Bernardine France ANOUGUE TONFACK

Concordia University
Ph.D. candidate

Supervisor: Robert Weladji
Start: 2022-09-06
End: 2025-03-31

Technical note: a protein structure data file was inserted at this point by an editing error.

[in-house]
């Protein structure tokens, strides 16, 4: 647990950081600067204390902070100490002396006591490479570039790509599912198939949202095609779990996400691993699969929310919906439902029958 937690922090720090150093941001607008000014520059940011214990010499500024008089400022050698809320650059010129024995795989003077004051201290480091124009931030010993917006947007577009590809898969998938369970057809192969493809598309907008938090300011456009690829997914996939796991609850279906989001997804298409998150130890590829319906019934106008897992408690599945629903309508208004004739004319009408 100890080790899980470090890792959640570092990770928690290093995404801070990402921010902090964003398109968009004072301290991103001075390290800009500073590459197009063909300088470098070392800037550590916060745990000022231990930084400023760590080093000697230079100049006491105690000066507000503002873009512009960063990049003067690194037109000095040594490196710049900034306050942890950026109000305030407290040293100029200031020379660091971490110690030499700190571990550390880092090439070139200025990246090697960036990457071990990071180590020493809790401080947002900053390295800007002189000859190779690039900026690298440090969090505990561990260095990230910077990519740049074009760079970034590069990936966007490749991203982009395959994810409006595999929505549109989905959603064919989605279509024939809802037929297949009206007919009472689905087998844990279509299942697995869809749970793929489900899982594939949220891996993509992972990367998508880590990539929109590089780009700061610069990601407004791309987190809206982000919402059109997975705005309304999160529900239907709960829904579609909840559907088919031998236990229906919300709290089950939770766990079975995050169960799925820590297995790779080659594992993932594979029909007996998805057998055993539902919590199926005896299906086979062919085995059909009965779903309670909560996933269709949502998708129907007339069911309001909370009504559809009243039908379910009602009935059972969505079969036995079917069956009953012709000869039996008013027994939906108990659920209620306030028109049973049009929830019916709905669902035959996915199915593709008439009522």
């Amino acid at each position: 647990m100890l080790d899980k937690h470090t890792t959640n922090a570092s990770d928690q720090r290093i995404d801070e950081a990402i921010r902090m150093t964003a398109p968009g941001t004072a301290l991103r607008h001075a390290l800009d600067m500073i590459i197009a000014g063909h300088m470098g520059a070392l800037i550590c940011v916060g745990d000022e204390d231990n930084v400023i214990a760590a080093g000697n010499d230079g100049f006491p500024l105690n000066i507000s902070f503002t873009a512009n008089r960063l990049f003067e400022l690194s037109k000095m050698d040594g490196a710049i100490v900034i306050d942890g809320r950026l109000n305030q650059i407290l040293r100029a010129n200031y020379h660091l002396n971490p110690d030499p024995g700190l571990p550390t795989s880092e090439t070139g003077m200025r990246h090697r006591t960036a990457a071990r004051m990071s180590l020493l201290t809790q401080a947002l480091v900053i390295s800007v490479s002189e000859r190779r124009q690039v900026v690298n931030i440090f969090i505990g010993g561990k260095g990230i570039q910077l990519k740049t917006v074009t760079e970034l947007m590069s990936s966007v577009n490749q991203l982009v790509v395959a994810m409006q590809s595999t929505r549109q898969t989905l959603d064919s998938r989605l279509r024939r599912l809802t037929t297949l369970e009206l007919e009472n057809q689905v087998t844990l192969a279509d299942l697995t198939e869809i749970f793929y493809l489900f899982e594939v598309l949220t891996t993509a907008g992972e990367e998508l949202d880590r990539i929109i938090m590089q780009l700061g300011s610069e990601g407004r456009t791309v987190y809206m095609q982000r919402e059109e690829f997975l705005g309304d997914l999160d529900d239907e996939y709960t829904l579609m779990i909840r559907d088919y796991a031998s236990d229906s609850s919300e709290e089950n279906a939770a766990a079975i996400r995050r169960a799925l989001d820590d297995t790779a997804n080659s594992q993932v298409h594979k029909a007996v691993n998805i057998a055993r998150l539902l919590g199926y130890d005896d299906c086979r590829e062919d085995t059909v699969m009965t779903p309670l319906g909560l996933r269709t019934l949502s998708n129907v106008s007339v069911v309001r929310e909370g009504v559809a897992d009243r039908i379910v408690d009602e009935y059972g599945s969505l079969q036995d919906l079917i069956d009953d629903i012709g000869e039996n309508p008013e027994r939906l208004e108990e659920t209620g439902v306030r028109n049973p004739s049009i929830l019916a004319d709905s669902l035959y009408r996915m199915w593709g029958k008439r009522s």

Primates are one of the most threatened taxa globally (Schipper et al., 2008). The threats to most primate populations including gorillas are increasing, and the survival of many populations and several species is severely questionable (Mittermeier et al., 2013). Gorillas are part of the Hominidae family, which includes the four great apes (gorillas, bonobos, chimpanzees, and orangutans) and humans (De Waal, 2005). As such, they are species that are closest to humans, in terms of genetics and bodily structure, and with which we can be easily identified (Vannucchi, 2017). In social animals, genetic relatedness and social interactions among members of a group influence the way in which genetic variation is structured within and between populations (Nidifer and Cortès, 2015). Most primates show a variety of adaptive behaviors in response to perceived risks associated with anthropogenic environments (Hockings et al., 2015), many of which have been likened to predator avoidance strategies (Hockings et al., 2006). Moreover, strong seasonal and inter-annual variations affect most great apes’ food availability (Knott, 2005). Food availability and plant species richness in tropical forests is major drivers of vertebrate richness and density (Stevenson, 2001; Marshall and Leighton, 2006. Nonetheless, frugivorous animals respond to periods of fruit scarcity by changing their dietary composition and/or ranging patterns (Terborgh, 1986; Remis, 1997; Yamagiwa and Basabose, 2006 Ecotourism and research in Cameroon have thus been widely promoted as the means of providing alternative value for apes and their habitats through habituation (Takenoshita 2015; Köndgen et al., 2008). Habituation is thus the process by which animals become accustomed to human presence and eventually accept a human observer as a neutral element in their environment (Doran et al; 2007; Williamson and Fawcett, 2008). It has become a popular tool for biodiversity conservation and local community development (Greening, 2014). Much research has been carried out on the well-known mountain gorillas (Watts, 1996; reviewed in Doran and McNeilage, 1998, 2001), but only recently research studies have been carried out on WLGs’ feeding ecology in relation to seasons (Remis et al., 2001), habituation behavioral response (Blom and Cipolleta, 2004); activity budget (Masi et al., 2009;) and feeding ecology (Masi et al. 2015; Masi and Breuer, 2018. However, these researches have been mainly carried out in the Sangha -Trinational Park (The Central African Republic, Democratic Republic of Congo, Gabon), and little is known about other populations of WLGs. In addition, in Campo Ma’an National Park, the WLG population lives in a geographically isolated area, Dipikar Island (A piece of land surrounded by two streams: the Ntem river in the South and the Bongola river in the North), which renders this population particularly interesting to study. Thus, to be able to better preserve this species, this study will focus on: the impact of geographical isolation on the inbreeding degree of the population; their behavior in terms of activity budget; diet choice (phenology) and habitat use; and the stakeholders’ perception. Understanding the ecological factors that influence the presence, abundance, and distribution of species within their habitats is critical for ensuring their long-term conservation (Camaratta et al., 2017). This has led to the main research question: How can western lowland gorilla habituation support wildlife, habitat, and livelihood conservation for local communities around the Campo Ma’an National Park? The main objective of this study is to contribute to the sustainable management of the habituated gorilla group by determining the existing relationship between them and their habitat in order to improve the conservation strategy of this species, especially in Campo Ma'an National Park.